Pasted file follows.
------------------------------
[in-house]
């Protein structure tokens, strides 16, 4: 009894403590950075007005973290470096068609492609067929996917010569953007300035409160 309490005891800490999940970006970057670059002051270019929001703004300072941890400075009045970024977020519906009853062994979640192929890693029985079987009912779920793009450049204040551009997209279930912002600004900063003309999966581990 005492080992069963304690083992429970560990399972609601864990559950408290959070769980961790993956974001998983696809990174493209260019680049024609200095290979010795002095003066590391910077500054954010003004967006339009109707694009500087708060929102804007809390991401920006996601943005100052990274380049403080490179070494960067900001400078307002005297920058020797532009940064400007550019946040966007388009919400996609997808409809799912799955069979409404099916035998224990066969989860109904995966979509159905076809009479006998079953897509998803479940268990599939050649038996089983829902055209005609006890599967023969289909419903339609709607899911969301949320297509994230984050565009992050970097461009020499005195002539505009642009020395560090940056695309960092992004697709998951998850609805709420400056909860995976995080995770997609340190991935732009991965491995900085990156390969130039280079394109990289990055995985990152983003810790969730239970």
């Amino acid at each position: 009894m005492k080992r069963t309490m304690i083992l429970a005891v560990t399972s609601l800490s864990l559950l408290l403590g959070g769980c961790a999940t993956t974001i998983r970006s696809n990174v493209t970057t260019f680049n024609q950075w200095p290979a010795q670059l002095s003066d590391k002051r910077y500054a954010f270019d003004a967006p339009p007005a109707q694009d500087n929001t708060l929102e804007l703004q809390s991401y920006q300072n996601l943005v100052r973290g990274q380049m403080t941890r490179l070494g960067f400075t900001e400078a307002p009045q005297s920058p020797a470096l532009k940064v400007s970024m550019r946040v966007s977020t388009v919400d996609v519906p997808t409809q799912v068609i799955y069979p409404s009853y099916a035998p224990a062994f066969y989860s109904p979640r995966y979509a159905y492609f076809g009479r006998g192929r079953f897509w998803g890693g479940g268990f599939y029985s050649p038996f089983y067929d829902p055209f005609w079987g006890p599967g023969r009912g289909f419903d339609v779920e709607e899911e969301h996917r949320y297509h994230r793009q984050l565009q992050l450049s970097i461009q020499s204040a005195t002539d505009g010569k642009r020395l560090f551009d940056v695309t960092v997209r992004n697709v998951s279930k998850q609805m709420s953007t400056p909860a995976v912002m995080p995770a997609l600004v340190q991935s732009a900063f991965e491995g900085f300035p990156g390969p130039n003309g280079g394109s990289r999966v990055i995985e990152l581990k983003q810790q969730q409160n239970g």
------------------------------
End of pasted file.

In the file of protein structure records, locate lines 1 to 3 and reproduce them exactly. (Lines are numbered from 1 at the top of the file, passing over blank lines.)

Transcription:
[in-house]
């Protein structure tokens, strides 16, 4: 009894403590950075007005973290470096068609492609067929996917010569953007300035409160 309490005891800490999940970006970057670059002051270019929001703004300072941890400075009045970024977020519906009853062994979640192929890693029985079987009912779920793009450049204040551009997209279930912002600004900063003309999966581990 005492080992069963304690083992429970560990399972609601864990559950408290959070769980961790993956974001998983696809990174493209260019680049024609200095290979010795002095003066590391910077500054954010003004967006339009109707694009500087708060929102804007809390991401920006996601943005100052990274380049403080490179070494960067900001400078307002005297920058020797532009940064400007550019946040966007388009919400996609997808409809799912799955069979409404099916035998224990066969989860109904995966979509159905076809009479006998079953897509998803479940268990599939050649038996089983829902055209005609006890599967023969289909419903339609709607899911969301949320297509994230984050565009992050970097461009020499005195002539505009642009020395560090940056695309960092992004697709998951998850609805709420400056909860995976995080995770997609340190991935732009991965491995900085990156390969130039280079394109990289990055995985990152983003810790969730239970």
């Amino acid at each position: 009894m005492k080992r069963t309490m304690i083992l429970a005891v560990t399972s609601l800490s864990l559950l408290l403590g959070g769980c961790a999940t993956t974001i998983r970006s696809n990174v493209t970057t260019f680049n024609q950075w200095p290979a010795q670059l002095s003066d590391k002051r910077y500054a954010f270019d003004a967006p339009p007005a109707q694009d500087n929001t708060l929102e804007l703004q809390s991401y920006q300072n996601l943005v100052r973290g990274q380049m403080t941890r490179l070494g960067f400075t900001e400078a307002p009045q005297s920058p020797a470096l532009k940064v400007s970024m550019r946040v966007s977020t388009v919400d996609v519906p997808t409809q799912v068609i799955y069979p409404s009853y099916a035998p224990a062994f066969y989860s109904p979640r995966y979509a159905y492609f076809g009479r006998g192929r079953f897509w998803g890693g479940g268990f599939y029985s050649p038996f089983y067929d829902p055209f005609w079987g006890p599967g023969r009912g289909f419903d339609v779920e709607e899911e969301h996917r949320y297509h994230r793009q984050l565009q992050l450049s970097i461009q020499s204040a005195t002539d505009g010569k642009r020395l560090f551009d940056v695309t960092v997209r992004n697709v998951s279930k998850q609805m709420s953007t400056p909860a995976v912002m995080p995770a997609l600004v340190q991935s732009a900063f991965e491995g900085f300035p990156g390969p130039n003309g280079g394109s990289r999966v990055i995985e990152l581990k983003q810790q969730q409160n239970g």